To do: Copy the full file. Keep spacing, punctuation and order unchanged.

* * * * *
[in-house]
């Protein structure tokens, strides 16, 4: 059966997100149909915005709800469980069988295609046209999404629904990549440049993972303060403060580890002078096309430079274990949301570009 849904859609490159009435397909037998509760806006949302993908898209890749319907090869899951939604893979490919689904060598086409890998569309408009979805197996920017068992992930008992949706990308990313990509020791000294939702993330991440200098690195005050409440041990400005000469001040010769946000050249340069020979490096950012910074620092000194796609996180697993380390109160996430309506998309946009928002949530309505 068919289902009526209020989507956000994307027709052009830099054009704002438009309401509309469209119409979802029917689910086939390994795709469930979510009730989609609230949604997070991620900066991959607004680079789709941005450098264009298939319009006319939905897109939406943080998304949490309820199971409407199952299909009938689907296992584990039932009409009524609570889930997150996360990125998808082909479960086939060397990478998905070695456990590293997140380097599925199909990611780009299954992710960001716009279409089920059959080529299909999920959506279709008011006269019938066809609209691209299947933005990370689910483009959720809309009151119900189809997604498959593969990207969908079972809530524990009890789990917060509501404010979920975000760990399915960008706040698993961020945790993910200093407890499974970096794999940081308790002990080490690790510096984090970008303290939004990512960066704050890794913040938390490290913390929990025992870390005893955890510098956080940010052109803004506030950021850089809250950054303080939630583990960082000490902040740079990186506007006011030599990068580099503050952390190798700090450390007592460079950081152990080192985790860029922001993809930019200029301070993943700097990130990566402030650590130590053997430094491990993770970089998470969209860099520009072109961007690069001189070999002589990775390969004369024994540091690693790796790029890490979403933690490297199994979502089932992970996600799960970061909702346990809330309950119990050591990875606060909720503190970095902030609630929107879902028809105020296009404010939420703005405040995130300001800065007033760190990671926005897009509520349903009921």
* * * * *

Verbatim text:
[in-house]
């Protein structure tokens, strides 16, 4: 059966997100149909915005709800469980069988295609046209999404629904990549440049993972303060403060580890002078096309430079274990949301570009 849904859609490159009435397909037998509760806006949302993908898209890749319907090869899951939604893979490919689904060598086409890998569309408009979805197996920017068992992930008992949706990308990313990509020791000294939702993330991440200098690195005050409440041990400005000469001040010769946000050249340069020979490096950012910074620092000194796609996180697993380390109160996430309506998309946009928002949530309505 068919289902009526209020989507956000994307027709052009830099054009704002438009309401509309469209119409979802029917689910086939390994795709469930979510009730989609609230949604997070991620900066991959607004680079789709941005450098264009298939319009006319939905897109939406943080998304949490309820199971409407199952299909009938689907296992584990039932009409009524609570889930997150996360990125998808082909479960086939060397990478998905070695456990590293997140380097599925199909990611780009299954992710960001716009279409089920059959080529299909999920959506279709008011006269019938066809609209691209299947933005990370689910483009959720809309009151119900189809997604498959593969990207969908079972809530524990009890789990917060509501404010979920975000760990399915960008706040698993961020945790993910200093407890499974970096794999940081308790002990080490690790510096984090970008303290939004990512960066704050890794913040938390490290913390929990025992870390005893955890510098956080940010052109803004506030950021850089809250950054303080939630583990960082000490902040740079990186506007006011030599990068580099503050952390190798700090450390007592460079950081152990080192985790860029922001993809930019200029301070993943700097990130990566402030650590130590053997430094491990993770970089998470969209860099520009072109961007690069001189070999002589990775390969004369024994540091690693790796790029890490979403933690490297199994979502089932992970996600799960970061909702346990809330309950119990050591990875606060909720503190970095902030609630929107879902028809105020296009404010939420703005405040995130300001800065007033760190990671926005897009509520349903009921």